A tale of two countries: Cash demand in Canada and Sweden

Superb paper by Walter Engert and Ben S. C. Fung (Bank of Canada) and Björn Segendorf (Riksbank). They try and understand why cash demand is different in the two countries.

First, Sweden and Canada economies are quite similar:

Canada and Sweden are similar in many ways. For instance, both of these northern countries are small, open economies that neighbour on much larger economies (the United States and those in the euro zone, respectively). Each has its own national currency, while citizens have easy access to an international reserve currency (the US dollar and the euro).

The macroeconomic environments in Canada and Sweden also share similarities. For example, both Canada and Sweden have monetary policy frameworks that target inflation, and both have pursued the same inflation-control objective (2 percent) since the beginning of the 1990s. Their banking systems are broadly similar, each dominated by a handful of large, universal banks, but also includingmany smaller institutions. Canada and Sweden also both rank high in terms of digital infrastructure relevant to cashless payments; both are seen as among the most significant adopters of cashless payment methods and both are considered among the most cashless societies in the world.

Finally, each has experienced a range of payment innovations over the past few decades (e.g., Swish in Sweden, and Interac e-Transfer in Canada) that have contributed to the reduced use of cash for payments.

Yet they differ in cash usage:

And yet, despite the similarities, the evolution of overall cash demand is very different in the two countries, as shown above. It follows then that studying the factors driving cash demand in Canada and Sweden could inform our understanding of the importance of various influences and provide some insight into the evolution of cash demand in Canada: Will cash demand in Canada follow Sweden’s path? 

The evidence shows Sweden and Canada are similar in usage of small notes where demand has declined in both. However, when it comes to large notes, there are differences:

We address these questions by focusing separately on small notes used for transactions and larger notes typically used as a means to store value. We find that Canada and Sweden show a similar long-term downward trend in small-denomination bank notes relative to GDP, reflecting declining cash use for transactions in both countries. These outcomes have been driven by the adoption of similar retail payment innovations in the two countries. At the same time, merchant acceptance of cash has been (to this point) nearly universal in Canada and in Sweden. So neither differences in payment innovations nor in merchant acceptance of cash can explain why cash-to-GDP has been declining rapidly in Sweden but not in Canada.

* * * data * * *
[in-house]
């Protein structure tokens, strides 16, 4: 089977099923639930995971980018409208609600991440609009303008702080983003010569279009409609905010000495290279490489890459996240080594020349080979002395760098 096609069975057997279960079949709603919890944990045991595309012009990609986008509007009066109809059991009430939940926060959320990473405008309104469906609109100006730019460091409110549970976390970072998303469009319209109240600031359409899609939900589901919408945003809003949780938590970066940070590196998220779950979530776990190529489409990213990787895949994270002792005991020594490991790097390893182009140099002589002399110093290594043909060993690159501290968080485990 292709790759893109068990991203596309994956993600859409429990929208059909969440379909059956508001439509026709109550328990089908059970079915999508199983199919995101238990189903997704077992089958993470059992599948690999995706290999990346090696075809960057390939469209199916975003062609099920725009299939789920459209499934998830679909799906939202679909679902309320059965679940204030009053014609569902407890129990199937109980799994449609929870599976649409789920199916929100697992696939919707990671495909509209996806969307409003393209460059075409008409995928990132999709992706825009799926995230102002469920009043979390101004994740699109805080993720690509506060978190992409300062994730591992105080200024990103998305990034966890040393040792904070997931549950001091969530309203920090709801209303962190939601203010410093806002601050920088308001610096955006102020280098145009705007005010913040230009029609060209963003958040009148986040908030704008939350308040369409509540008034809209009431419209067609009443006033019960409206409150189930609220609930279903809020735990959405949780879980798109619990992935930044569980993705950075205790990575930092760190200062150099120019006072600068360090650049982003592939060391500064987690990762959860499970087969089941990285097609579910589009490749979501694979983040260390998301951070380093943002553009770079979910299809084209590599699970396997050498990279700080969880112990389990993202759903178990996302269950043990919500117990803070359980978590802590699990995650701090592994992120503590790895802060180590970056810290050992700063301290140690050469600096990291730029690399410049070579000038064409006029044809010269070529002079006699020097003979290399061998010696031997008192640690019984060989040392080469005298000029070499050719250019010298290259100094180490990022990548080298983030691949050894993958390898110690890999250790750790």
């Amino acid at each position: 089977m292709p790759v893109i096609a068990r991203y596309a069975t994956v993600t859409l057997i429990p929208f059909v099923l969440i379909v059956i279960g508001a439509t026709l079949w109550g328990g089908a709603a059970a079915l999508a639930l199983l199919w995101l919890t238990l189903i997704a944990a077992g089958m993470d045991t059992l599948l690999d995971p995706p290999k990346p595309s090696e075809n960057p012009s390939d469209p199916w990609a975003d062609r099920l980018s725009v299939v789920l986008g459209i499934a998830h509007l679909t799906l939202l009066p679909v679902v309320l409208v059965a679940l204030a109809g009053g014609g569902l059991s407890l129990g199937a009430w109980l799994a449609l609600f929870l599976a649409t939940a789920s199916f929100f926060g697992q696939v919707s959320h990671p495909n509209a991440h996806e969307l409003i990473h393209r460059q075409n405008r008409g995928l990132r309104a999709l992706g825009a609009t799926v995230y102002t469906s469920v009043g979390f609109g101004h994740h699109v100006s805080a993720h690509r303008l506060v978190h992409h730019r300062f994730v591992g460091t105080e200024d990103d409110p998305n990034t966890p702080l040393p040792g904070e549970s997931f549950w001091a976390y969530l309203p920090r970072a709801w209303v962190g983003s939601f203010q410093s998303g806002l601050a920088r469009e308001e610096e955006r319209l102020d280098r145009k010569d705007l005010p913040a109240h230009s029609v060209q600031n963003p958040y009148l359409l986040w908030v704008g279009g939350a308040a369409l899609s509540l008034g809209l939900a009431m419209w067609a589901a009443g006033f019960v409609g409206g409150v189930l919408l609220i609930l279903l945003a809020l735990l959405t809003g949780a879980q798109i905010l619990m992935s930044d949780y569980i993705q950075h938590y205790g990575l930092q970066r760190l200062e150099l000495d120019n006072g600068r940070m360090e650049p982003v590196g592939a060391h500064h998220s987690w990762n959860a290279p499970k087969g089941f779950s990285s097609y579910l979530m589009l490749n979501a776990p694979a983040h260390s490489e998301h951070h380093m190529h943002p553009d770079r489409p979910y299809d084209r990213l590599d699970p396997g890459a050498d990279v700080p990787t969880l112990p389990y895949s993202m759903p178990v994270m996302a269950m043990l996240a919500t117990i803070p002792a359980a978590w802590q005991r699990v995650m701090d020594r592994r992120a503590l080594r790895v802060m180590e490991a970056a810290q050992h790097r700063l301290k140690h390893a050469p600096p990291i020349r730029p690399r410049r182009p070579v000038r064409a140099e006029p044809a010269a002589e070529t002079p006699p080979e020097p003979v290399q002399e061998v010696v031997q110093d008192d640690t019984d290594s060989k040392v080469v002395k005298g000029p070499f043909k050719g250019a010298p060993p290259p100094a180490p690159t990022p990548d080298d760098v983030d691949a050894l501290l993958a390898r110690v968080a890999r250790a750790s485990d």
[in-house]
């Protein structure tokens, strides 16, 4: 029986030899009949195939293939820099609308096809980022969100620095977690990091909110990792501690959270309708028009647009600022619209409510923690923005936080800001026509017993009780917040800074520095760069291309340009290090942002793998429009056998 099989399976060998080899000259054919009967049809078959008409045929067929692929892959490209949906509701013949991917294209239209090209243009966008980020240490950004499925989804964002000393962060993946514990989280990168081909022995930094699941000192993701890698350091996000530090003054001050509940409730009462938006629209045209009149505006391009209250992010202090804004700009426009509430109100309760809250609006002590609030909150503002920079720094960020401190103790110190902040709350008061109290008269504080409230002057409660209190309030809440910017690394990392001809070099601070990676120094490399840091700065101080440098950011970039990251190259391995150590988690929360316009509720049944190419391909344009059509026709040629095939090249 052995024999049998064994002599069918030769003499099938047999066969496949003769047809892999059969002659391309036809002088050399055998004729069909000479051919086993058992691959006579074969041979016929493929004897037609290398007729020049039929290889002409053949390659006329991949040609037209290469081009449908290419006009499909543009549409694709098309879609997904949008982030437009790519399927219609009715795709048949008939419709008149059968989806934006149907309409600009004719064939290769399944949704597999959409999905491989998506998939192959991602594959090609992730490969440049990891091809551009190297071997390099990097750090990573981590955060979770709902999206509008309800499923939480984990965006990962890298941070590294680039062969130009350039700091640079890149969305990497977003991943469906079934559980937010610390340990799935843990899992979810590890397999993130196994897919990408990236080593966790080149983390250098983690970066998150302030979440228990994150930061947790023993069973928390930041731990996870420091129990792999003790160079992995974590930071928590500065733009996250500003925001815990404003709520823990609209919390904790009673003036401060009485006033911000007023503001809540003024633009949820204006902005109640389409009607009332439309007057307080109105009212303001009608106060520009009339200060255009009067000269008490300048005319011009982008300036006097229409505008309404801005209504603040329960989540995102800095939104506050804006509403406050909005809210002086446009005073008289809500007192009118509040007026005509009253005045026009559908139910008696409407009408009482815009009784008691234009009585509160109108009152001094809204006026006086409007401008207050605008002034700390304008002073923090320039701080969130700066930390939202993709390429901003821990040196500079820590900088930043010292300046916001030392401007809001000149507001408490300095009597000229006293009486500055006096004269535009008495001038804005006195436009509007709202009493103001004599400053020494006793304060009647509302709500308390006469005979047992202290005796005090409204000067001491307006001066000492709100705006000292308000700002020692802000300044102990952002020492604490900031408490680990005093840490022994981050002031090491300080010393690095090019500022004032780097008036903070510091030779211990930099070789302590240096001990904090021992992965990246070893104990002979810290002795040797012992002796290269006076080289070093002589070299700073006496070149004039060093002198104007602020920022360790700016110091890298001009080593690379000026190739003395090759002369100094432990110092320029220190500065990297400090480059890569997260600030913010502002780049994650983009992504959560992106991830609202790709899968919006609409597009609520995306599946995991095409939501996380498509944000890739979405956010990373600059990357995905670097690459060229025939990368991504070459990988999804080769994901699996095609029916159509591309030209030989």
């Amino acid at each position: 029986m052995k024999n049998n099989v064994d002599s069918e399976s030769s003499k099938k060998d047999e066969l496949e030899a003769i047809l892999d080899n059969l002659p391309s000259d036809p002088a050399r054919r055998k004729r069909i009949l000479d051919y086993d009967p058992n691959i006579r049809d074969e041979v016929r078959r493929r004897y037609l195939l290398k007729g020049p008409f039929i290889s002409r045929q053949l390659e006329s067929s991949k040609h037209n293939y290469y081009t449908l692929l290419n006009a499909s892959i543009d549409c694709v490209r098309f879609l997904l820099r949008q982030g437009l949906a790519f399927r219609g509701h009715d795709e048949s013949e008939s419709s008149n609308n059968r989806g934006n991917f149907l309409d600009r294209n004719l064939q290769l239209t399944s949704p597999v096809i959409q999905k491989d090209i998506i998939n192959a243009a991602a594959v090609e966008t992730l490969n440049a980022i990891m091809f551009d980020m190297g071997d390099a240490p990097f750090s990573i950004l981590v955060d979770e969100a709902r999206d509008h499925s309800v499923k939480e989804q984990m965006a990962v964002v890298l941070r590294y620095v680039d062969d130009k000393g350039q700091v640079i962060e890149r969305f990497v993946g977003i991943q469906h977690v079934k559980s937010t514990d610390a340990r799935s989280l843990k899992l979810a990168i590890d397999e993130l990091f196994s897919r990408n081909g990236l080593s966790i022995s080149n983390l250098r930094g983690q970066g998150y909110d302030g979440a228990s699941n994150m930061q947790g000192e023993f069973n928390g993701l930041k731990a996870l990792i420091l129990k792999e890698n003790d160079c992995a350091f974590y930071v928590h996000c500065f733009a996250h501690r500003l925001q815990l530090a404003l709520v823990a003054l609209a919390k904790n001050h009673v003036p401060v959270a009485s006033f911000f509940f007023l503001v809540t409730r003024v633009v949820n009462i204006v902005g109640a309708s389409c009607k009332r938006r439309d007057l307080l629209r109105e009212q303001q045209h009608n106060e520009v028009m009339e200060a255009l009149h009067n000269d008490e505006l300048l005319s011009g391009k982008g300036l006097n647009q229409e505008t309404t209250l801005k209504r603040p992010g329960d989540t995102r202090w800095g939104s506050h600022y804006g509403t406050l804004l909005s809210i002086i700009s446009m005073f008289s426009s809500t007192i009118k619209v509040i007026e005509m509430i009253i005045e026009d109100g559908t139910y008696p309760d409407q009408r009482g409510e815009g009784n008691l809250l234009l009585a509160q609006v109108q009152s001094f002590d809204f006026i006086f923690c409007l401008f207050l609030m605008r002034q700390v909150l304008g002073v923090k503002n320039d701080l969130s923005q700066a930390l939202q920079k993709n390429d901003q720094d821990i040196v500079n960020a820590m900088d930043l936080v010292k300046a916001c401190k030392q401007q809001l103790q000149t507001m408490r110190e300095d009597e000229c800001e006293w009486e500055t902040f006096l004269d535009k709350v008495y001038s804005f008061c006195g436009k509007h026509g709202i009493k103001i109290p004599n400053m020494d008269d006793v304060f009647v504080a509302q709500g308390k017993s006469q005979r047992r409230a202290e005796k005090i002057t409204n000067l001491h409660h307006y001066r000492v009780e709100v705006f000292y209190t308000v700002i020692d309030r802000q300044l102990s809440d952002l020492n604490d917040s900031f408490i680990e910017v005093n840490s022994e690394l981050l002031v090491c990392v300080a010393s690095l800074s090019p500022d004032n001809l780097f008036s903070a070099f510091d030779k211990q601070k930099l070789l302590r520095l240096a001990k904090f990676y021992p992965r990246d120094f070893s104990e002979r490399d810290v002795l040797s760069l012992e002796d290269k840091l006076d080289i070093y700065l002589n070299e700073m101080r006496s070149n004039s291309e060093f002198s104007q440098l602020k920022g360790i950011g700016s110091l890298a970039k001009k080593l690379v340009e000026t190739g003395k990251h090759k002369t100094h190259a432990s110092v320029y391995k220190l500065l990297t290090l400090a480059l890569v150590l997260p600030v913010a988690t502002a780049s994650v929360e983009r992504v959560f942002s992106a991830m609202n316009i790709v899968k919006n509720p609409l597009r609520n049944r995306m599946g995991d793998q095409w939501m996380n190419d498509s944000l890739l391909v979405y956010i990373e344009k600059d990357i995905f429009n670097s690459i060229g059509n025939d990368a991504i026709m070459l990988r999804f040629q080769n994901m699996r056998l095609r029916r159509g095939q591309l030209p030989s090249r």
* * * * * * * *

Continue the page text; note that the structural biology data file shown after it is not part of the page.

But differences emerge between the two countries in the demand for larger-denomination bank notes. These seem to be the key to explaining their divergent cash-to-GDP trends. In Sweden, three influences have decreased the demand for larger bank notes over time. First, given the Swedish experience, people there might expect that in financial crises the actions of public authorities will secure bank deposits. This reduces the need for cash as a safe store of value. Second, cashless bank branches in Sweden have created frictions that inhibit access to larger bank notes. And third, Swedish legal tender rules that declare specific old bank note series invalid appear to have discouraged people from holding larger bank notes generally. In Canada, by contrast, there is some evidence that foreign demand for larger Canadian bank notes has increased somewhat in recent years. 

The analysis points to three broad lessons.

    1. Policy interventions and bank resolution frameworks (like “bail-in”) that protect deposits in financial crises reduce incentives to hold larger bank notes as a hedge against heightened risks. This also suggests a reduced need for central bank digital currency as a safe store-of-value in crisis (Engert, Fung and Hendry 2018).
    2. Cashless bank branches can inhibit access to cash, particularly if ATM networks do not satisfy consumer demand across a range of note denominations or provide adequate cash-deposit services, especially for merchants.
    3. Legal tender rules that periodically declare old bank note series invalid can have the unintended consequence of inhibiting the demand for cash more generally, an impact that is stronger the more frequent the declarations and the more difficult the process of exchanging old (invalid) notes for new notes.

Hmm…

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